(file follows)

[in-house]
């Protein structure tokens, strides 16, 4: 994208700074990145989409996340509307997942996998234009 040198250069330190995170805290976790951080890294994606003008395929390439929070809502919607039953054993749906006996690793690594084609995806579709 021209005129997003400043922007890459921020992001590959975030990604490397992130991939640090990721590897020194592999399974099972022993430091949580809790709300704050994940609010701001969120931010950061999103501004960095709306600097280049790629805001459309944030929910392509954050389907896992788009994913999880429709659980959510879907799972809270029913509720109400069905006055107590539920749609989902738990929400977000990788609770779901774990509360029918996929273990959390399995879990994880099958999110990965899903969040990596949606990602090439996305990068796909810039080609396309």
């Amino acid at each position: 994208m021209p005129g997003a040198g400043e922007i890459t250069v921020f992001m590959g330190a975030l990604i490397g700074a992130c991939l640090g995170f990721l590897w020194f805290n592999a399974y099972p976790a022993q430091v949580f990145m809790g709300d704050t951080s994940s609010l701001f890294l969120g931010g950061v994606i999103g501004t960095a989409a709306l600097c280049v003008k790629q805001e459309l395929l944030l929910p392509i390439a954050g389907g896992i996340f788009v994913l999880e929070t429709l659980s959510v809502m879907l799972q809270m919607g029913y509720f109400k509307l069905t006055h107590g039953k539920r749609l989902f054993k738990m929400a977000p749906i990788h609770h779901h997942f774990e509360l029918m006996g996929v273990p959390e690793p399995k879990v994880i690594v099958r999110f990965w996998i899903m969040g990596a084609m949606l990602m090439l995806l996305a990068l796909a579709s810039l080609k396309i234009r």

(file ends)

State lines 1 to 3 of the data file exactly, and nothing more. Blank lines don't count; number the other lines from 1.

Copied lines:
[in-house]
């Protein structure tokens, strides 16, 4: 994208700074990145989409996340509307997942996998234009 040198250069330190995170805290976790951080890294994606003008395929390439929070809502919607039953054993749906006996690793690594084609995806579709 021209005129997003400043922007890459921020992001590959975030990604490397992130991939640090990721590897020194592999399974099972022993430091949580809790709300704050994940609010701001969120931010950061999103501004960095709306600097280049790629805001459309944030929910392509954050389907896992788009994913999880429709659980959510879907799972809270029913509720109400069905006055107590539920749609989902738990929400977000990788609770779901774990509360029918996929273990959390399995879990994880099958999110990965899903969040990596949606990602090439996305990068796909810039080609396309």
């Amino acid at each position: 994208m021209p005129g997003a040198g400043e922007i890459t250069v921020f992001m590959g330190a975030l990604i490397g700074a992130c991939l640090g995170f990721l590897w020194f805290n592999a399974y099972p976790a022993q430091v949580f990145m809790g709300d704050t951080s994940s609010l701001f890294l969120g931010g950061v994606i999103g501004t960095a989409a709306l600097c280049v003008k790629q805001e459309l395929l944030l929910p392509i390439a954050g389907g896992i996340f788009v994913l999880e929070t429709l659980s959510v809502m879907l799972q809270m919607g029913y509720f109400k509307l069905t006055h107590g039953k539920r749609l989902f054993k738990m929400a977000p749906i990788h609770h779901h997942f774990e509360l029918m006996g996929v273990p959390e690793p399995k879990v994880i690594v099958r999110f990965w996998i899903m969040g990596a084609m949606l990602m090439l995806l996305a990068l796909a579709s810039l080609k396309i234009r």